Even Heschel, in 1963, was frustrated that he couldn’t motivate American Jews and their establishment to care as much about Soviet Jews as they did about blacks in the South. “We have been guilty more than once of failure to be concerned, of a failure to cry out, and failure may have become our habit,” Heschel reprimanded. Beinart’s hero saw this absence of tribalism as failure.
Tribalism and universalism have, in fact, never been a zero-sum game for Jews, even less so since the birth of Israel. But again, Beinart is not doing the hard work of figuring out how to balance these competing impulses. Powerful political forces in Israel have indeed caused it to drift too far from the country’s founding universalism and high principles, but there are costs and risks in swinging too far to one side or the other. Beinart sees the occupation as a moral blight, and I, among many others, will not argue. Israel will indeed find itself much less morally compromised on the day that the occupation ends. But he also needs to have an answer to how Israel should deal with hostile rocket fire over its borders, with the nuclear threat from Iran and even with the practical problem of how to uproot settlements. These all need responses that reconcile national interest and security with moral imperatives. Saying simply that the occupation must end and pointing to Israel’s declaration of independence is not a sufficient answer.
As for what American Jews should do to try and bring about a more liberal Israel in line with these humanistic values, Beinart has two suggestions. First, he thinks we should invest more in Jewish education so that a population besides the Orthodox knows and cares about Israel. And second, he recommends a boycott of goods produced in the Occupied Territories or, as he prefers we call them, “undemocratic Israel.” Both of these are fine ideas, but the first is prohibitively expensive, as Beinart himself acknowledges, and the second is likely to have absolutely zero effect. In short, they are both thought experiments with minimal realistic effect and they, too, reflect what is so wrongheaded about Beinart’s approach.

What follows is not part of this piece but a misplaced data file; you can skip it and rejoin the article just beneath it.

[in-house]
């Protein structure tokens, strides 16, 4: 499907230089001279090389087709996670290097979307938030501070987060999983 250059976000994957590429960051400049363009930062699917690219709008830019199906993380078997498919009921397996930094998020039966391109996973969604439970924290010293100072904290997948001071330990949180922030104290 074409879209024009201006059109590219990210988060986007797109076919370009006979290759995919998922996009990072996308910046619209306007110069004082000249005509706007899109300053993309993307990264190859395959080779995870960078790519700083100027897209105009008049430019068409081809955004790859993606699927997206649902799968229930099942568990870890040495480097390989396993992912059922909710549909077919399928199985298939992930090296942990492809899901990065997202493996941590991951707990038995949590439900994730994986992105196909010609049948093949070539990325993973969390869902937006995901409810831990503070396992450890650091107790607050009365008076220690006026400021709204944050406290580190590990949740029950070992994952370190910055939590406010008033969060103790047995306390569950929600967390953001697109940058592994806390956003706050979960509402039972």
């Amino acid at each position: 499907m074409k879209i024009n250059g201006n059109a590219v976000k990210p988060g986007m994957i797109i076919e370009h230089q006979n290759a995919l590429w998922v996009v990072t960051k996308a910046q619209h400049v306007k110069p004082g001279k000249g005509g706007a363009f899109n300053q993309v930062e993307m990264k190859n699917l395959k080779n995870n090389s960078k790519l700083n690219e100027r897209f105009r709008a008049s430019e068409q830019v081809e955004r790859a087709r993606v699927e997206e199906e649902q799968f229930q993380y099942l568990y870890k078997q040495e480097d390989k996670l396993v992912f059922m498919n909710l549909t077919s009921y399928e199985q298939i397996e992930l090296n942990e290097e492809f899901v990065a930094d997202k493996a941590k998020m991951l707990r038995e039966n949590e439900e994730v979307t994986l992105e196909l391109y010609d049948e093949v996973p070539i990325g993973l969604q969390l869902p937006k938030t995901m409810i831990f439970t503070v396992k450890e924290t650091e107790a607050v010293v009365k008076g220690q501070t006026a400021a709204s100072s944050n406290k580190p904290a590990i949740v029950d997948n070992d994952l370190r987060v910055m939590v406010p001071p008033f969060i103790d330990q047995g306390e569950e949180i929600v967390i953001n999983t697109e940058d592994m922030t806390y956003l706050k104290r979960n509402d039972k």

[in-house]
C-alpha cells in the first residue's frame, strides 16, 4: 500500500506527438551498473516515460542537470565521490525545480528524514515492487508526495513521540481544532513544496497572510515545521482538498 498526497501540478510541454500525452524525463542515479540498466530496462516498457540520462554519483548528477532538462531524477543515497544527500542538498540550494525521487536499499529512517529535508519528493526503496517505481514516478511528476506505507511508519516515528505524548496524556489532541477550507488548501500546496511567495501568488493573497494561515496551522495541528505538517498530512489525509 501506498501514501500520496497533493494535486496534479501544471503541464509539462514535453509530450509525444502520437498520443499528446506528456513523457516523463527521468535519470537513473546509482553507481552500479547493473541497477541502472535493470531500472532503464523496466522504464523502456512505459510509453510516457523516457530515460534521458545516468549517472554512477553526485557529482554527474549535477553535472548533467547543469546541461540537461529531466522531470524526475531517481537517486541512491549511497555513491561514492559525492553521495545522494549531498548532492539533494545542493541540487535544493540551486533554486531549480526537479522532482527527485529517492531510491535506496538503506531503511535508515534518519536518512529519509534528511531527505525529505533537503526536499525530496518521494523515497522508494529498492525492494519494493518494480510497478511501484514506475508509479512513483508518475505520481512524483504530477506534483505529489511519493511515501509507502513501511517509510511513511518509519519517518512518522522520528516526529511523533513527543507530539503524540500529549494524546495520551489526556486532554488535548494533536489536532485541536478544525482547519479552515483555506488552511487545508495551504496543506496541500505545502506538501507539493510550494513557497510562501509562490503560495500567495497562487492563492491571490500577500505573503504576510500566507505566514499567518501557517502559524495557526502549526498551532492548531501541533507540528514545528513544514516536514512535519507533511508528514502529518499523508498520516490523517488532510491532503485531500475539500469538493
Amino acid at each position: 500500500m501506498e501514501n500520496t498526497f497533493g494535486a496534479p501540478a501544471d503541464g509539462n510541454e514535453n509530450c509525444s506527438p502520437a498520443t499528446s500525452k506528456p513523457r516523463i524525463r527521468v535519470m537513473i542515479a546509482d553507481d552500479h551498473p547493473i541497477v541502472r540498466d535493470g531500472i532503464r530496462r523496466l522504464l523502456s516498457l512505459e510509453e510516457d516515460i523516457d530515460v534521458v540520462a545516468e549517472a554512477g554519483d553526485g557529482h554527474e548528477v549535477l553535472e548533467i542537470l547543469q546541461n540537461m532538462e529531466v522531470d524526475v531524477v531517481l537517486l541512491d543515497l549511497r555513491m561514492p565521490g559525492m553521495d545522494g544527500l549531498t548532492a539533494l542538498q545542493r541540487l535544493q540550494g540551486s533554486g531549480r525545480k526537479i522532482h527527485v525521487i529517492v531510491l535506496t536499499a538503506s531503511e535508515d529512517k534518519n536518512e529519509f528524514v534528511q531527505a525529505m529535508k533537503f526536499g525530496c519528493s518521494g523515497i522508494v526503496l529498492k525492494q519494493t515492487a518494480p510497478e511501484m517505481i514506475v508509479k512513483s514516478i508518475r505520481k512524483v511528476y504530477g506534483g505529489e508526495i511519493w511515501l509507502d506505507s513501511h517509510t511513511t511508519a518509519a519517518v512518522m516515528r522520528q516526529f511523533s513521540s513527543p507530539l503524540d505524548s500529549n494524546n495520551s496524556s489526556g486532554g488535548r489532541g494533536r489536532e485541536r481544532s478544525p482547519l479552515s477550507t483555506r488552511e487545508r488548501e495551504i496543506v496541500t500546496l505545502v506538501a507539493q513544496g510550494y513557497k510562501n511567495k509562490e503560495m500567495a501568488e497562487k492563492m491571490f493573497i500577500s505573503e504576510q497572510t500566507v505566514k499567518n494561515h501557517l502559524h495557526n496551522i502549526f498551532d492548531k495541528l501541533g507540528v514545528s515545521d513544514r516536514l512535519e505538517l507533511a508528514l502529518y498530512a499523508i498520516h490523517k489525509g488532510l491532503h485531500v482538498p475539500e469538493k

He doesn’t seem to have visited the Middle East in his research, or spoken to a single Israeli or Palestinian. The whole book feels like an intellectual exercise, and it’s no surprise that both its analysis and recommendations rest in the realm of abstraction. For those on the American right, Israel has long been more an idea than a place — a theological concept, a good to fight the evil of the surrounding Arabs. Beinart is engaged in the same type of abstraction, but from the left. And that might be the biggest indictment — more wounding than all the lame ad hominem attacks being hurled at him.
Beinart wrote this book, presumably, in order to get American Jews to care more, to bring us closer to what happens in Israel. But he has succeeded only in pushing Israel — the actual living, breathing Jewish state — further away.
Gal Beckerman is the opinion editor of the Forward.